Took an early morning drive out to Nick’s Edibles in St. Cloud today, to pick up some new stuff I’ve not found elsewhere.
Fruit punch mango
Mango Tree Fruit Punch variety Although this is a relatively new cultivar it is already receiving rave review amongst mango connoisseurs and home gardeners alike. True to its namesake, the fruit from this amazing variety has a medley of flavors earning it the name Fruit Punch mango
Chamaecostus cuspidatus, common name fiery costus or spiral flag, is a species of herbaceous plant in the Costaceae family native to eastern Brazil. In India, it is known as insulin plant for its purported anti-diabetic properties.
Red Hog plum
Spondias purpura is a species of flowering plant in the cashew family, Anacardiaceae, that is native to tropical regions of the Americas, from Mexico to Brazil. It is also very common in most of the Caribbean Islands. It is commonly known as jocote, which derives from the Nahuatl word xocotl, meaning any kind of sour or acidic fruit. Other common names include red mombin, plum, purple mombin, hog plum, ciruela huesito (Colombia), ciruela, ciruela traqueadora (Panama), ciriguela, cirigüela, cirguela, cirguelo (Ecuador), and siniguelas (Philippines). It is a popular fruit throughout Central America, particularly in El Salvador, Nicaragua , Honduras and in Costa Rica.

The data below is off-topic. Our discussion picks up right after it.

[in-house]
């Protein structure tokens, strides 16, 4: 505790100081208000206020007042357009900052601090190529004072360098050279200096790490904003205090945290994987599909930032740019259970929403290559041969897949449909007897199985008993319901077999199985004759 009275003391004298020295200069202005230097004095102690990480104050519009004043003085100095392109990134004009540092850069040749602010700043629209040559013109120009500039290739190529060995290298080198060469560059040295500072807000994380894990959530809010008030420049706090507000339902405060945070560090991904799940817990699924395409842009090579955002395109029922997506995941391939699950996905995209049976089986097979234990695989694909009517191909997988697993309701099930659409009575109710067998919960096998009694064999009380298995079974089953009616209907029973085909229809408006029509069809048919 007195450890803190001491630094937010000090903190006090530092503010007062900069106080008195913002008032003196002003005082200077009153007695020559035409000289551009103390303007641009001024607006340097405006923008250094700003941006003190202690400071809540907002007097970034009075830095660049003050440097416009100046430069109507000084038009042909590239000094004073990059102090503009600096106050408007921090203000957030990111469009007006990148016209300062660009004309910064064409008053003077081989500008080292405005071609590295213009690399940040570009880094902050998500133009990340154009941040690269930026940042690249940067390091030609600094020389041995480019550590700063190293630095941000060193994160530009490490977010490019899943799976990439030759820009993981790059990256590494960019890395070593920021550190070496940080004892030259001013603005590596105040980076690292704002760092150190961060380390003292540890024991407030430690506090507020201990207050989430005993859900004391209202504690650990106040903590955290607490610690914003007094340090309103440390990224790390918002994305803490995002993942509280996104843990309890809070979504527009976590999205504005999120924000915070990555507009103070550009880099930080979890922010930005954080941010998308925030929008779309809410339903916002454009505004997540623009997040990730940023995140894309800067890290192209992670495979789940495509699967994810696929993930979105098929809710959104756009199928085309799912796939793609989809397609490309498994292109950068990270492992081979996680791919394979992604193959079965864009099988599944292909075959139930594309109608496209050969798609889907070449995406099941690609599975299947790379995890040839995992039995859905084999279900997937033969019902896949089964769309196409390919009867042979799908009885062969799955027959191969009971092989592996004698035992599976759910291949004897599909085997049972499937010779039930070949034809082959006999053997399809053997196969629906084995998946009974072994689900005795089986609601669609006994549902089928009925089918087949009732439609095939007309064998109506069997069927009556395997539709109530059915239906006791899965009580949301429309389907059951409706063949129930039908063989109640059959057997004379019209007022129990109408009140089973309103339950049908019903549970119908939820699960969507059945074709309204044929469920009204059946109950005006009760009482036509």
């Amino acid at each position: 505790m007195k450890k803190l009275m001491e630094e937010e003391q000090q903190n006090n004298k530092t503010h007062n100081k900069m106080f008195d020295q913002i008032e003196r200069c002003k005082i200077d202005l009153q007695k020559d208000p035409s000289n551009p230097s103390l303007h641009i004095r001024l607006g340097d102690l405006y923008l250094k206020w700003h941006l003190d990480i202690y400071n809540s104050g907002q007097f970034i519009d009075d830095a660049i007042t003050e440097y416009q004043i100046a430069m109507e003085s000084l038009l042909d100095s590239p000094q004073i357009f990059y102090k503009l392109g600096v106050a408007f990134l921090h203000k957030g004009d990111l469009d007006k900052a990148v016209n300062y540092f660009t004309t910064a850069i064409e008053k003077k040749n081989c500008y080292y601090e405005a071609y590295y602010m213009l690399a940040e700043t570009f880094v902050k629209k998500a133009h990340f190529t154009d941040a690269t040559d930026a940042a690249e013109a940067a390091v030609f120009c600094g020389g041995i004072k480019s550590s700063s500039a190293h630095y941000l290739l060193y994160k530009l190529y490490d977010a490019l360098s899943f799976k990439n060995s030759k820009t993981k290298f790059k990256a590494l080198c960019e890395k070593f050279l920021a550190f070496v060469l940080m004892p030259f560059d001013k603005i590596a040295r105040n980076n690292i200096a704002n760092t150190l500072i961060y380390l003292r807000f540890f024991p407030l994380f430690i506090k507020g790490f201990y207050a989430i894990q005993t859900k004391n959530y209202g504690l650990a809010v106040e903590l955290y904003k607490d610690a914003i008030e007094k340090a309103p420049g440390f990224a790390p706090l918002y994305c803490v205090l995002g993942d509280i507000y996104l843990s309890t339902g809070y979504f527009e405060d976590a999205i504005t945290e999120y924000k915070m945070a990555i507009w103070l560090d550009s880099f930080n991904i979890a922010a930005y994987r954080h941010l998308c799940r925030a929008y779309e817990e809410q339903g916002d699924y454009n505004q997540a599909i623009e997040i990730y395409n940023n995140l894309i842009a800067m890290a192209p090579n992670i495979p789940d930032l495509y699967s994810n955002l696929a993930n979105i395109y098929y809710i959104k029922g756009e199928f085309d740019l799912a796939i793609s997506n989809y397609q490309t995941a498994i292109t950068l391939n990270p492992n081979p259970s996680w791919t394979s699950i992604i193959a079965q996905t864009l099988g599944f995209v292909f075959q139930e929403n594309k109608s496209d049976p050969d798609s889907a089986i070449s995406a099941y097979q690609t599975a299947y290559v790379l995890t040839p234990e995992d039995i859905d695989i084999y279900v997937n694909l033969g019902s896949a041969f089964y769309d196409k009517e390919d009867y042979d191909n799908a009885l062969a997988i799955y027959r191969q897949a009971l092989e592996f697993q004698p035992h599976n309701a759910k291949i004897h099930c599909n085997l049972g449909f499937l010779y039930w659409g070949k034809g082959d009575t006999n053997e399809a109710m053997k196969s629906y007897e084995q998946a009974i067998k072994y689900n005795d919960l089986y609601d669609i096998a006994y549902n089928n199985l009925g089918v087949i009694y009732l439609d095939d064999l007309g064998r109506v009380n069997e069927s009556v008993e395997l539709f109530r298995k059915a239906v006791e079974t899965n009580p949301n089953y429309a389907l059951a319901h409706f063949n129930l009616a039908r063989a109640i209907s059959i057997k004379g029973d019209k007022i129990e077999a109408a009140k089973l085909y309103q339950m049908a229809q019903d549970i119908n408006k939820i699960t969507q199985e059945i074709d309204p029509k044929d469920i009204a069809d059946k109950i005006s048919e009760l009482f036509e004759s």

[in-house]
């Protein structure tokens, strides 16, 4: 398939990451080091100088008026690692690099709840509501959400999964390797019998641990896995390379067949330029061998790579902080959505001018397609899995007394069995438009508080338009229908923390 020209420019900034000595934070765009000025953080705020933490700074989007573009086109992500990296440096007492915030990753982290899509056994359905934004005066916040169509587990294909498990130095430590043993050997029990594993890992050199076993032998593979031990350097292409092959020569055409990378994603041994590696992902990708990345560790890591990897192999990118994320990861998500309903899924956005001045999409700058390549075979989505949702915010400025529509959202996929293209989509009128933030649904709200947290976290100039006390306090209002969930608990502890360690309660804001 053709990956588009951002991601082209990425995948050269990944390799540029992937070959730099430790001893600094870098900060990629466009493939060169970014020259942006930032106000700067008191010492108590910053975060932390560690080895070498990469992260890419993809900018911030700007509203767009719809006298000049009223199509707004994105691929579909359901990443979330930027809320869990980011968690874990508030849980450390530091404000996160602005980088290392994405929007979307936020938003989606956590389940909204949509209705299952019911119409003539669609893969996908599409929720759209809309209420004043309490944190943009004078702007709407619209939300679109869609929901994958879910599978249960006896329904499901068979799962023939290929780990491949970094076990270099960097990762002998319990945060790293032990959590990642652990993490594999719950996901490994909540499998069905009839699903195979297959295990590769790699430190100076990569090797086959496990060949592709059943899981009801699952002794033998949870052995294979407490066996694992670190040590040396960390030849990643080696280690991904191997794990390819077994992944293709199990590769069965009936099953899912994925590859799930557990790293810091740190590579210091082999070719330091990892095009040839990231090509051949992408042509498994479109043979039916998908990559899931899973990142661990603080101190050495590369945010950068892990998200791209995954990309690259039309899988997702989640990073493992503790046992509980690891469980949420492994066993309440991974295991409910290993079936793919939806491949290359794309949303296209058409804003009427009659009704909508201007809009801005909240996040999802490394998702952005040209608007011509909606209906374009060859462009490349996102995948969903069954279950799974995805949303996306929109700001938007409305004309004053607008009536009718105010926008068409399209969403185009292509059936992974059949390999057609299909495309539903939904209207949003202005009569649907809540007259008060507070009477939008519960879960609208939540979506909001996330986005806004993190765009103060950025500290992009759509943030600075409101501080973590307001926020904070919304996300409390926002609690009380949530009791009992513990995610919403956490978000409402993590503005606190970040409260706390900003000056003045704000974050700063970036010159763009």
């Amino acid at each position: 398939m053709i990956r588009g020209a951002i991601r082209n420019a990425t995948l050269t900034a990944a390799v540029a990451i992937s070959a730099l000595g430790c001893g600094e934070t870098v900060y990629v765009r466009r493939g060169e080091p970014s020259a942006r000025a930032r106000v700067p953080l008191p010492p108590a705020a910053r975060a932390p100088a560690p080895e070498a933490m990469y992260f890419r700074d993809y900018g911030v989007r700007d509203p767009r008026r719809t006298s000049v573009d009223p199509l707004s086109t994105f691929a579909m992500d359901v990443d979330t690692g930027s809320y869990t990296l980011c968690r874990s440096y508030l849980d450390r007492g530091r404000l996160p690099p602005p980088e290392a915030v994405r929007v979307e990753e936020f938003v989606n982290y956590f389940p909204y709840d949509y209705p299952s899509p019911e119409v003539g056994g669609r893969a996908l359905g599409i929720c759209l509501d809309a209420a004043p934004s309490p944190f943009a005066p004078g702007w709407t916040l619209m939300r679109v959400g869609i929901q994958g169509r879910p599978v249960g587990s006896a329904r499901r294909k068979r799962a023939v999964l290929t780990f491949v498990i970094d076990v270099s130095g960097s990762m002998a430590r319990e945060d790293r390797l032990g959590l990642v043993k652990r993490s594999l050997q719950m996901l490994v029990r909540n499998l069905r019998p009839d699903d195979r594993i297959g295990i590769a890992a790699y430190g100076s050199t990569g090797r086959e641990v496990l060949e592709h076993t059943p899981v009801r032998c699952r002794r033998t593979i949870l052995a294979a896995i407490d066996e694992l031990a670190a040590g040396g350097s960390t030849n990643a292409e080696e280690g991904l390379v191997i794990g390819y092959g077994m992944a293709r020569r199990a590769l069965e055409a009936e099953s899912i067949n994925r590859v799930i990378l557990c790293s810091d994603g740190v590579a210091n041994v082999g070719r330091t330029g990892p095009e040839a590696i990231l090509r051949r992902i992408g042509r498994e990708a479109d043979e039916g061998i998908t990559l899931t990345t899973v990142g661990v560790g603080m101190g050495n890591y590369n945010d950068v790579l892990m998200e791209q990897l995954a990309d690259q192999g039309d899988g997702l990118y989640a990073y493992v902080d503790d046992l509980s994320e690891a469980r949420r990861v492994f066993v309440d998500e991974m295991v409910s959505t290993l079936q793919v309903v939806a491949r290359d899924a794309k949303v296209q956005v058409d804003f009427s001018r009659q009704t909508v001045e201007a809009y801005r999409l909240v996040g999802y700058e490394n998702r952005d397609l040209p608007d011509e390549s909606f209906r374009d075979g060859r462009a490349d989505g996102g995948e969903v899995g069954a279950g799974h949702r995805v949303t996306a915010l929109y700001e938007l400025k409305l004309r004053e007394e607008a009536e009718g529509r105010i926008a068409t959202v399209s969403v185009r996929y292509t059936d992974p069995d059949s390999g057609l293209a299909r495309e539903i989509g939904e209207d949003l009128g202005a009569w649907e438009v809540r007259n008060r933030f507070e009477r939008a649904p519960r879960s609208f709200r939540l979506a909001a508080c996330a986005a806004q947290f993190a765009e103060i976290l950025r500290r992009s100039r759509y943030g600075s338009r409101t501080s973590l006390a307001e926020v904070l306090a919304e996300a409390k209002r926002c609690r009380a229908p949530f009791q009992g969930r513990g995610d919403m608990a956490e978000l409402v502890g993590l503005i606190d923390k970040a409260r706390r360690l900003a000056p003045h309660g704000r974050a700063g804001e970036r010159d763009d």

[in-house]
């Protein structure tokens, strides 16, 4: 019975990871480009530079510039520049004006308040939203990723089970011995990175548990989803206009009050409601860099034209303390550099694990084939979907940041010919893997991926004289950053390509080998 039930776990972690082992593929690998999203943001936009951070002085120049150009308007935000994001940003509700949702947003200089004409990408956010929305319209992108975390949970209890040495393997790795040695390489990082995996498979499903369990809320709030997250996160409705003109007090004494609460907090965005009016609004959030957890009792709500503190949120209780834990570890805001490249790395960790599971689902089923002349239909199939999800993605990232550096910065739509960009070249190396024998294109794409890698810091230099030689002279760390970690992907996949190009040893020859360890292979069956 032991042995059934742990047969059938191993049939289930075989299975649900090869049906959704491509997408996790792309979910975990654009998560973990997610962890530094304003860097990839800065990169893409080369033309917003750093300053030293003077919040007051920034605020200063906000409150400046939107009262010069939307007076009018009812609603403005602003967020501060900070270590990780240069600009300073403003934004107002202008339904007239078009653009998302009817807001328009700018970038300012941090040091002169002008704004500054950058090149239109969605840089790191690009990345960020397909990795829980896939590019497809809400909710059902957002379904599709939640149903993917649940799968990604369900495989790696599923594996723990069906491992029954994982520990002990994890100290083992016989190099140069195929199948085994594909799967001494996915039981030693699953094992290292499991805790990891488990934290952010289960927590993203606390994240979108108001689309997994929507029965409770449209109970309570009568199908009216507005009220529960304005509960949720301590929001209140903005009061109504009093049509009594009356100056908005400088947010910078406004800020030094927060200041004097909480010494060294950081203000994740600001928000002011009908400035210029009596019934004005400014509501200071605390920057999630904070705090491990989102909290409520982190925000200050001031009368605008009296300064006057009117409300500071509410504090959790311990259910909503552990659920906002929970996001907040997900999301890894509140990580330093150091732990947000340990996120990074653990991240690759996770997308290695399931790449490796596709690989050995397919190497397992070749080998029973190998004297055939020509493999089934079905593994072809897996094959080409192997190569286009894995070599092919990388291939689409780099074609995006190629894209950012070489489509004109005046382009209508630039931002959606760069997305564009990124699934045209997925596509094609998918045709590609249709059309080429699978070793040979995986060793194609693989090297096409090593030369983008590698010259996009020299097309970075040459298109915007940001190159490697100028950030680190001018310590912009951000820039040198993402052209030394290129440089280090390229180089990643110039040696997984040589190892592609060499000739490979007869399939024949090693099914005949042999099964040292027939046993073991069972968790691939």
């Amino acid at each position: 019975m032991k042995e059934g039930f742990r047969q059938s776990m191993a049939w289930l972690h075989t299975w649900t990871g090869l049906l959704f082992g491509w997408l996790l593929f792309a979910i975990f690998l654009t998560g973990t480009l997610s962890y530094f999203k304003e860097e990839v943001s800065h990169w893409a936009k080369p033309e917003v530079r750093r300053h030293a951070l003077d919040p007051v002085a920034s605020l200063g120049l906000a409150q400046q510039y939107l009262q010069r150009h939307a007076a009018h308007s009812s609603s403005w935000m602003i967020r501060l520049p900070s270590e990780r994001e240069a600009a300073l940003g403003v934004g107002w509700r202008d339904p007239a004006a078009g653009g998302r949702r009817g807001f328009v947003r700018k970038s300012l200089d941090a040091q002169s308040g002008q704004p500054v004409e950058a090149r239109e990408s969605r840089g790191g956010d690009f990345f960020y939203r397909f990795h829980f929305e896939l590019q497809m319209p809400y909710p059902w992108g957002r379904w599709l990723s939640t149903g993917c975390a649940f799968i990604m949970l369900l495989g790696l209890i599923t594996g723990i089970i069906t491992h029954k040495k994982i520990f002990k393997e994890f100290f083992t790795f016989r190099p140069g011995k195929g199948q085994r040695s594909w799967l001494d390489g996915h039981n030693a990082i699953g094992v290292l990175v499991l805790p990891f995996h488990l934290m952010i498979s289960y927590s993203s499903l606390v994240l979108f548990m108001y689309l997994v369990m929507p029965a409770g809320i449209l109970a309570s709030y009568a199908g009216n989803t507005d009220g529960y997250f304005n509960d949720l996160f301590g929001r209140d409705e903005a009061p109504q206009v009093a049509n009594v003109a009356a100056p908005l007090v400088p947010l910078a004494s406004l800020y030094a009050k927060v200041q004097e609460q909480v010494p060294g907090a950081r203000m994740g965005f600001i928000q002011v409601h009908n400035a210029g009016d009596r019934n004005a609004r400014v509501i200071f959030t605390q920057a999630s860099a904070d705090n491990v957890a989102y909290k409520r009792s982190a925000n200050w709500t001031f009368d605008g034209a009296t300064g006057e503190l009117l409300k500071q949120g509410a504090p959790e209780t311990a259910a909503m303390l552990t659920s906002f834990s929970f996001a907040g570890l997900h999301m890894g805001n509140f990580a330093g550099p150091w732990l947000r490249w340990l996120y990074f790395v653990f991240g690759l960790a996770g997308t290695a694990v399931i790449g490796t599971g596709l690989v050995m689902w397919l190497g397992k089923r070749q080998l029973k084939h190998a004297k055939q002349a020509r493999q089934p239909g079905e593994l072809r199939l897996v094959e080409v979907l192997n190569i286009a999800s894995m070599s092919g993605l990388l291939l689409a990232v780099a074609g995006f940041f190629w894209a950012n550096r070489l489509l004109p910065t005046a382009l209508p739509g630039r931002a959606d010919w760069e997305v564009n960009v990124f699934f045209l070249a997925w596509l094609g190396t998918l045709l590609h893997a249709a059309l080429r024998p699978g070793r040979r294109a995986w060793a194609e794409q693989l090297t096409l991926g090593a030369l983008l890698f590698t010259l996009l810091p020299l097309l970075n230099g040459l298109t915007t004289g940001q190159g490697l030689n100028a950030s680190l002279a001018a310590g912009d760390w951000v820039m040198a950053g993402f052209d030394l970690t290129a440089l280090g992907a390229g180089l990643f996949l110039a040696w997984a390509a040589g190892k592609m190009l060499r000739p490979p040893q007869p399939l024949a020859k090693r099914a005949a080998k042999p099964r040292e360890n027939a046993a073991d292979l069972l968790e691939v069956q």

Yellow Hog plum
Spondias mombin, also known as yellow mombin or hog plum is a species of tree and flowering plant in the family Anacardiaceae. It is native to the tropical Americas, including the West Indies. The tree was introduced by the Portuguese in South Asia in the beginning of the 17th century. It has been naturalized in parts of Africa, India, Nepal, Bangladesh, Sri Lanka, The Bahamas, Indonesia, and other Caribbean islands. It is rarely cultivated except in parts of the Brazilian Northeast.
Plinia cauliflora, the Brazilian grapetree, jaboticaba or jabuticaba, is a tree in the family Myrtaceae, native to Minas Gerais, Goiás and São Paulo states in Brazil. Related species in the genus Myrciaria, often referred to by the same common names, are native to Brazil, Argentina, Paraguay, Peru and Bolivia. The tree is known for its purplish-black, white-pulped fruits which grow directly on the trunk; they can be eaten raw or be used to make jellies, jams, juice or wine.